6. Peter Blair Henry, 2007. "Capital Account Liberalization: Theory, Evidence, and Speculation," Journal of Economic Literature, American Economic Association, vol. 45(4), pages 887-935, December.
    7. Arezki, Rabah & Toscani, Frederik & van der Ploeg, Frederick, 2016. "Shifting Frontiers in Global Resource Wealth: The Role of Policies and Institutions," CEPR Discussion Papers 11553, C.E.P.R. Discussion Papers.
    8. Papaioannou, Elias, 2009. "What drives international financial flows? Politics, institutions and other determinants," Journal of Development Economics, Elsevier, vol. 88(2), pages 269-281, March.
    9. Rabah, Arezki, 2011. "Demography, credit and institutions: A global perspective," Emerging Markets Review, Elsevier, vol. 12(2), pages 79-93, June.
    10. Hendrik P. van Dalen, 2007. "Global Aging and Economic Convergence: A Real Option or Still a Case of Science Fiction?," Tinbergen Institute Discussion Papers 07-051/1, Tinbergen Institute.
    11. Marchiori, Luca, 2011. "Demographic trends and international capital flows in an integrated world," Economic Modelling, Elsevier, vol. 28(5), pages 2100-2120, September.
    12. Frankel, Jeffrey, 2010. "Monetary Policy in Emerging Markets," Handbook of Monetary Economics, in: Benjamin M. Friedman & Michael Woodford (ed.), Handbook of Monetary Economics, edition 1, volume 3, chapter 25, pages 1439-1520, Elsevier.
    13. Keskinsoy, Bilal, 2017. "Lucas Paradox in The Long Run," MPRA Paper 78126, University Library of Munich, Germany.
    14. Azariadis, Costas & Stachurski, John, 2005. "Poverty Traps," Handbook of Economic Growth, in: Philippe Aghion & Steven Durlauf (ed.), Handbook of Economic Growth, edition 1, volume 1, chapter 5, Elsevier.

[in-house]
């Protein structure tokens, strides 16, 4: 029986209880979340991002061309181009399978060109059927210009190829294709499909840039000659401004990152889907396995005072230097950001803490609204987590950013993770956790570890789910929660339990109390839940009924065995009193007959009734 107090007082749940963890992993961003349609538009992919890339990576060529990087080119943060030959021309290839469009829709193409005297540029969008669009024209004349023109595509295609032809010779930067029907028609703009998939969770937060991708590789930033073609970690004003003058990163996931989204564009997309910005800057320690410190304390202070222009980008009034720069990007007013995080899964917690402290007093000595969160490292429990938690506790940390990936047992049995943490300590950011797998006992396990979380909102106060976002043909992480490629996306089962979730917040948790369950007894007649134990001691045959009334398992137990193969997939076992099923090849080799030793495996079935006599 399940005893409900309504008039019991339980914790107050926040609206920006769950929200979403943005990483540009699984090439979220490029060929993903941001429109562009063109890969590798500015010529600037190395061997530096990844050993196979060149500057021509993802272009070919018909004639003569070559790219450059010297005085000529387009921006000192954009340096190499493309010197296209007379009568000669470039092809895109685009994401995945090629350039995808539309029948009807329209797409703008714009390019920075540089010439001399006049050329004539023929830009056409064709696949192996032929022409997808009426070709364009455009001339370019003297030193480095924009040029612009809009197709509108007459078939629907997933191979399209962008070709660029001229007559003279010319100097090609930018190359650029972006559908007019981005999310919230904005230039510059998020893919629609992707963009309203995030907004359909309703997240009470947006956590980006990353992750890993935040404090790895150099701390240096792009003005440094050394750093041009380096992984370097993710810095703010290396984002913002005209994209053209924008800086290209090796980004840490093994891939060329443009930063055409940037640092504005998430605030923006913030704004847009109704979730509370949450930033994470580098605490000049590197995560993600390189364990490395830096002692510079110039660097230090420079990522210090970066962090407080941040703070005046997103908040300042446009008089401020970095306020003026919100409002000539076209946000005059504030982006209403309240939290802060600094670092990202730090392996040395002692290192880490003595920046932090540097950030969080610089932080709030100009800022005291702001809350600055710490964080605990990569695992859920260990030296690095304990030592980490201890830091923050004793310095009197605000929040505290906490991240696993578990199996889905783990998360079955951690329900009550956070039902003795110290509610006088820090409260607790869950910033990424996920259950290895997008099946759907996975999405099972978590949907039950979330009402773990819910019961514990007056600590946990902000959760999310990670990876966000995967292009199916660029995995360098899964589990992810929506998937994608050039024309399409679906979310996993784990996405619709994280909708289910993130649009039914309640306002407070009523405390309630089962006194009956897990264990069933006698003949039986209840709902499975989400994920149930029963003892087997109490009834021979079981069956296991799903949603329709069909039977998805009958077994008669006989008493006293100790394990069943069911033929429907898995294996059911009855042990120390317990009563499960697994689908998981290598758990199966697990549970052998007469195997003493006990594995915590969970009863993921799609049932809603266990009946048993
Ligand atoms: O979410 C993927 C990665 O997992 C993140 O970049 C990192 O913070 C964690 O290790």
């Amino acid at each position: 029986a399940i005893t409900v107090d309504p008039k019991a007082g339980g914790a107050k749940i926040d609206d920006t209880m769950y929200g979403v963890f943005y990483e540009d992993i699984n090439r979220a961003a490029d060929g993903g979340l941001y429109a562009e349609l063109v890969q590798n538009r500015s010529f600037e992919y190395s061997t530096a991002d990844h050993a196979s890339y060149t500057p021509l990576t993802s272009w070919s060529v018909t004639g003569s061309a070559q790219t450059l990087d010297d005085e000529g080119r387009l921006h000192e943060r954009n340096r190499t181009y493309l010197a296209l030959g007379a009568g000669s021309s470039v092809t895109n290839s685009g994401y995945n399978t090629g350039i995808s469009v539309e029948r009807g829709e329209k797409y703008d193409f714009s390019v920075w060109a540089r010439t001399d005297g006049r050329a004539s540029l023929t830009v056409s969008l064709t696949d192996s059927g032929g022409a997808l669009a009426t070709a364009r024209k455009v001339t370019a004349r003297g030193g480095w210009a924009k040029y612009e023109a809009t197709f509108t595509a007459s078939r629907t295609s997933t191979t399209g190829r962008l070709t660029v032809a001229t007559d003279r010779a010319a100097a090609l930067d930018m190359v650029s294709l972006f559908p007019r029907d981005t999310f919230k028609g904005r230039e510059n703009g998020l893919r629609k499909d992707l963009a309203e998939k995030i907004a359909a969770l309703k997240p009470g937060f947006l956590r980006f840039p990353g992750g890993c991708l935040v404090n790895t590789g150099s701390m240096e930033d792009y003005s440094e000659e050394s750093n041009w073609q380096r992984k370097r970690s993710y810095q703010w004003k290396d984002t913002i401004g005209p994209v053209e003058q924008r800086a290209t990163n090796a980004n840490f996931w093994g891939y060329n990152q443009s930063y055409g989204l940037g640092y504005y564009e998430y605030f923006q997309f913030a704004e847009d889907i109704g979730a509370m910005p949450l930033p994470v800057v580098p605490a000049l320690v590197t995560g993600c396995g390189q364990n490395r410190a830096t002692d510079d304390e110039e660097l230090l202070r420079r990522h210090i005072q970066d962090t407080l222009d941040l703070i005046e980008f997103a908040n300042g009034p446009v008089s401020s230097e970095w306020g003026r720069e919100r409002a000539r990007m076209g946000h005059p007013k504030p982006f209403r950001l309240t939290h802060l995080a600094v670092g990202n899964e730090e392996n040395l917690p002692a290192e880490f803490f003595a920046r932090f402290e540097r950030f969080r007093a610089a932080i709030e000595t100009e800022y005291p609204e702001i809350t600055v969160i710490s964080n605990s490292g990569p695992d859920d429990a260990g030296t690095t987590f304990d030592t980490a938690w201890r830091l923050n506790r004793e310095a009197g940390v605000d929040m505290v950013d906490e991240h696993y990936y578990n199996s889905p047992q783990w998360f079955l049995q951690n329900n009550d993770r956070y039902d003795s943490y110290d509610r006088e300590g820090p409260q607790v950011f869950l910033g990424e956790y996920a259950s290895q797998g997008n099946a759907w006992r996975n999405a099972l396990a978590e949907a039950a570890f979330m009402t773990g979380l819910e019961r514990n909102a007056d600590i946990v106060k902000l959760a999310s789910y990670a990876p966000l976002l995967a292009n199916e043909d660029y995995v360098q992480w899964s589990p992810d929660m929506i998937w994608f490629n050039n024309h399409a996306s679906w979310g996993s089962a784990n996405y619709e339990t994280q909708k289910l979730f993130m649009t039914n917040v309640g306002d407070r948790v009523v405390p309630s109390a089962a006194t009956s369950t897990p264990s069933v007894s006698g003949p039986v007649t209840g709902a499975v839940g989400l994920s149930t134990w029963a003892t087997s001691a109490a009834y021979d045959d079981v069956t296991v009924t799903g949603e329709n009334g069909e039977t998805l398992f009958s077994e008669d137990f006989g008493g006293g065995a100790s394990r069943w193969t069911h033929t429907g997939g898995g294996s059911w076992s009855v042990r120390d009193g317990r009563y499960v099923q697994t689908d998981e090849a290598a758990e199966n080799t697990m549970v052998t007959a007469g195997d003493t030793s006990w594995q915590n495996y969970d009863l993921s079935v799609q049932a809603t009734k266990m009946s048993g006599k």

15. Antonio Ciccone & Giovanni Peri & Douglas Almond, "undated". "Capital, Wages, and Growth: Theory and Evidence," Working Papers 152, IGIER (Innocenzo Gasparini Institute for Economic Research), Bocconi University.
    16. Mare Sarr & Erwin Bulte & Chris Meissner & Tim Swanson, 2011. "On the looting of nations," Public Choice, Springer, vol. 148(3), pages 353-380, September.
    17. Rabah Arezki & Klaus Deininger & Harris Selod, 2015. "What Drives the Global "Land Rush"?," World Bank Economic Review, World Bank Group, vol. 29(2), pages 207-233.
    18. Brian Piper, 2014. "Factor-Specific Productivity," Working Papers 1401, Sam Houston State University, Department of Economics and International Business.
    19. Rogers, Mark Llewellyn, 2008. "Directly unproductive schooling: How country characteristics affect the impact of schooling on growth," European Economic Review, Elsevier, vol. 52(2), pages 356-385, February.